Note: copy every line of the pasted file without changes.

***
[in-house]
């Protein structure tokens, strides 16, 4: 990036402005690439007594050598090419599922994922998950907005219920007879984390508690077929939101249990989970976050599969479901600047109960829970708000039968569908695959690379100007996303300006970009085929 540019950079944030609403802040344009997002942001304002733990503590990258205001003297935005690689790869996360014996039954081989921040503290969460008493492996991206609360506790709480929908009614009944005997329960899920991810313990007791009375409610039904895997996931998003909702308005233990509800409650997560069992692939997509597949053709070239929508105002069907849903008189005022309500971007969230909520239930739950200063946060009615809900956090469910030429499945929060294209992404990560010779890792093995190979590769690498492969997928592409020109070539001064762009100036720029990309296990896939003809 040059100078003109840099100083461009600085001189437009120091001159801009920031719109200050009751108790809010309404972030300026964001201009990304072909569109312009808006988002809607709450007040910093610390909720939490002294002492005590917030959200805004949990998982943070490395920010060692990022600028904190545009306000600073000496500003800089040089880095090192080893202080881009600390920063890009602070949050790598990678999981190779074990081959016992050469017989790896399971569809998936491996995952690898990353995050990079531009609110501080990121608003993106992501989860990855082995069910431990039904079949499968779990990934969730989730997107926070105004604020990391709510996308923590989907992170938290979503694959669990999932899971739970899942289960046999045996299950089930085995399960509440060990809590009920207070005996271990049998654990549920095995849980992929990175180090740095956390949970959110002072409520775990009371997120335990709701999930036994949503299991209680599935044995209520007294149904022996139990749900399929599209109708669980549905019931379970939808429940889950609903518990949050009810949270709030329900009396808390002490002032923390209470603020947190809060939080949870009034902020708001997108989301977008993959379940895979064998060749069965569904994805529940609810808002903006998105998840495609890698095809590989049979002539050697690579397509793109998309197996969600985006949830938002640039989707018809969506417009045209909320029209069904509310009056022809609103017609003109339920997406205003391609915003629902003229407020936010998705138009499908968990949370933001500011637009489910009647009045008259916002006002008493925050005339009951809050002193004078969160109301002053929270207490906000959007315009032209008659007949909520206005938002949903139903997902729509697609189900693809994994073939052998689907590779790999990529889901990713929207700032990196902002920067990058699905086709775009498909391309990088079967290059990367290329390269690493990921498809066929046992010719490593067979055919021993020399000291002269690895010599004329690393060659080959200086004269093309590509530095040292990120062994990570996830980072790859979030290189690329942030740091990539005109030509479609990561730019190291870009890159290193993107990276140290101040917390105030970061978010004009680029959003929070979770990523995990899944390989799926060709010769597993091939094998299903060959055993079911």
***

[in-house]
């Protein structure tokens, strides 16, 4: 990036402005690439007594050598090419599922994922998950907005219920007879984390508690077929939101249990989970976050599969479901600047109960829970708000039968569908695959690379100007996303300006970009085929 540019950079944030609403802040344009997002942001304002733990503590990258205001003297935005690689790869996360014996039954081989921040503290969460008493492996991206609360506790709480929908009614009944005997329960899920991810313990007791009375409610039904895997996931998003909702308005233990509800409650997560069992692939997509597949053709070239929508105002069907849903008189005022309500971007969230909520239930739950200063946060009615809900956090469910030429499945929060294209992404990560010779890792093995190979590769690498492969997928592409020109070539001064762009100036720029990309296990896939003809 040059100078003109840099100083461009600085001189437009120091001159801009920031719109200050009751108790809010309404972030300026964001201009990304072909569109312009808006988002809607709450007040910093610390909720939490002294002492005590917030959200805004949990998982943070490395920010060692990022600028904190545009306000600073000496500003800089040089880095090192080893202080881009600390920063890009602070949050790598990678999981190779074990081959016992050469017989790896399971569809998936491996995952690898990353995050990079531009609110501080990121608003993106992501989860990855082995069910431990039904079949499968779990990934969730989730997107926070105004604020990391709510996308923590989907992170938290979503694959669990999932899971739970899942289960046999045996299950089930085995399960509440060990809590009920207070005996271990049998654990549920095995849980992929990175180090740095956390949970959110002072409520775990009371997120335990709701999930036994949503299991209680599935044995209520007294149904022996139990749900399929599209109708669980549905019931379970939808429940889950609903518990949050009810949270709030329900009396808390002490002032923390209470603020947190809060939080949870009034902020708001997108989301977008993959379940895979064998060749069965569904994805529940609810808002903006998105998840495609890698095809590989049979002539050697690579397509793109998309197996969600985006949830938002640039989707018809969506417009045209909320029209069904509310009056022809609103017609003109339920997406205003391609915003629902003229407020936010998705138009499908968990949370933001500011637009489910009647009045008259916002006002008493925050005339009951809050002193004078969160109301002053929270207490906000959007315009032209008659007949909520206005938002949903139903997902729509697609189900693809994994073939052998689907590779790999990529889901990713929207700032990196902002920067990058699905086709775009498909391309990088079967290059990367290329390269690493990921498809066929046992010719490593067979055919021993020399000291002269690895010599004329690393060659080959200086004269093309590509530095040292990120062994990570996830980072790859979030290189690329942030740091990539005109030509479609990561730019190291870009890159290193993107990276140290101040917390105030970061978010004009680029959003929070979770990523995990899944390989799926060709010769597993091939094998299903060959055993079911």